The UK government’s initial failure to investigate the acquisition of its largest chip fab by a CCP-linked Chinese company is worrying. There is still time to change the decision.

The acquisition of Newport Wafer Fab (NWF), the largest chip fab in the United Kingdom by a Chinese company with extensive links with the Chinese Communist Party (CCP) for £65m ($90m) fits the party’s roadmap. However, what was most surprising — and concerning — is that British ministers refused to use the recently passed UK National Security and Investment Act to investigate further or block the acquisition.

Prime Minister Boris Johnson’s government has become increasingly outspoken regarding China as a growing geopolitical concern. It specifically highlighted the threat posed by Chinese investment into high-tech British companies and critical industries, such as semiconductors. This makes the government’s failure to initially conduct a comprehensive investigation of the acquisition of NWF and its Chinese-linked acquirer all the more peculiar.

Following pressure from Conservative MPs on July 7, Johnson overruled his ministers and announced in Parliament that the UK National Security Advisor Stephen Lovegrove would now be looking into the deal. This is a good start, although Johnson suggested the inquiry might find that there were no national security implications.

“We have to judge whether the stuff that they are making is of real intellectual property value and interest to China, whether there are real security implications,” Johnson told MPs. “I have asked the national security adviser to look at it.” However, Johnson also said he did not want “to pitchfork away every investment from China into this country.”

Although relatively small in terms of semiconductor production companies, NWF itself is the UK’s largest chip fab. While the company generally produces a high volume 200mm wafer fab, which is used in the automotive sector, it has been increasingly engaged in advanced compound semiconductors, a key component of critical emerging technologies, including 5G.

The deal itself was initially announced on July 5. It involves Nexperia, a Netherlands-based, wholly-owned subsidiary of China’s Wingtech Technology, acquiring NWF. Wingtech itself was founded in 2005 and at least 30% of the company is owned by entities directly linked to the CCP. The enabler of this and an array of Chinese acquisitions across the semiconductor industry is a little-known Chinese private equity fund called Wise Road Capital. The firm (along with Jianguang Asset Management Company — JAC Capital) first came to prominence when it acquired the standard product business of the Netherlands-based NXP for $2.75bn, renaming the company Nexperia. Wise Road subsequently sold Nexperia to Wingtech.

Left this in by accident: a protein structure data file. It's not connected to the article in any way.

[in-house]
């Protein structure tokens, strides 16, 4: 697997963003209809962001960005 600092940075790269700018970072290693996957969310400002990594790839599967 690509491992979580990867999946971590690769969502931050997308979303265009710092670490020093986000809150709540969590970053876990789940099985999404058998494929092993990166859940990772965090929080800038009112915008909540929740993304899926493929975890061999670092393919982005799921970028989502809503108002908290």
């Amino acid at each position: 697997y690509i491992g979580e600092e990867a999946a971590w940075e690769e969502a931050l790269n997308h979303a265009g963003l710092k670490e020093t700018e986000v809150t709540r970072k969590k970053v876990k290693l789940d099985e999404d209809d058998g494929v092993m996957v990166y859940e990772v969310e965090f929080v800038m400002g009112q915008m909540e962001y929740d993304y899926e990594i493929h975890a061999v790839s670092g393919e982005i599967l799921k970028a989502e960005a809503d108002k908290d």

Quite apart from Nexperia, during this period Wise Road made acquisitions of an array of semiconductor companies. Most notably it acquired two Singapore-based semiconductor companies (UTAC and the wafer operations group of Powertech Technology), followed by South Korea’s Magnachip, while also joining new joint ventures with United States-based Qualcomm and Austrian-based AMS. Wise Road has routinely made rapid efforts to move production for these acquired companies to China. Despite making an array of $1bn-plus acquisitions, Wise Road only discloses $15.4m in assets. Due to both national security concerns and the opaque nature of the acquirers, the U.S. and later South Korean governments stepped in to freeze the Magnachip acquisitions while they investigate.

So what comes next for the UK government? Tough rhetoric regarding the CCP threat only matters if there is the political and business will to follow through. The UK has long been a destination for and has encouraged, foreign investment (including from China).

But post-Brexit, the UK has sought to balance trade and security considerations. Britain has highlighted the growing Chinese challenge in its defense and security reviews, and may well find itself in China’s sights if the UK’s carrier group (including U.S. and Dutch elements) passes through the Taiwan Strait later in the year.

So while Johnson’s emphasis on business-first may be popular with industry, it is likely untenable for long-term national security. This is due to the CCP’s active use of any and all forms of leverage to pursue its own strategic interests. As a result, while Chinese investment in critical infrastructure and key emerging technologies is and should continue to be a major concern in the UK, encouraging active investments into any UK industry presents a clear risk, as Australia learned when China aggressively sought to punish them via tariffs and other means following Australia’s push for a global WHO investigation into the origins of covid-19.

The UK is not alone in this regard, as many European countries try to balance China-the-threat with China-the-perceived-market. As long as they continue to do so; however, they will only make themselves more vulnerable to CCP coercion.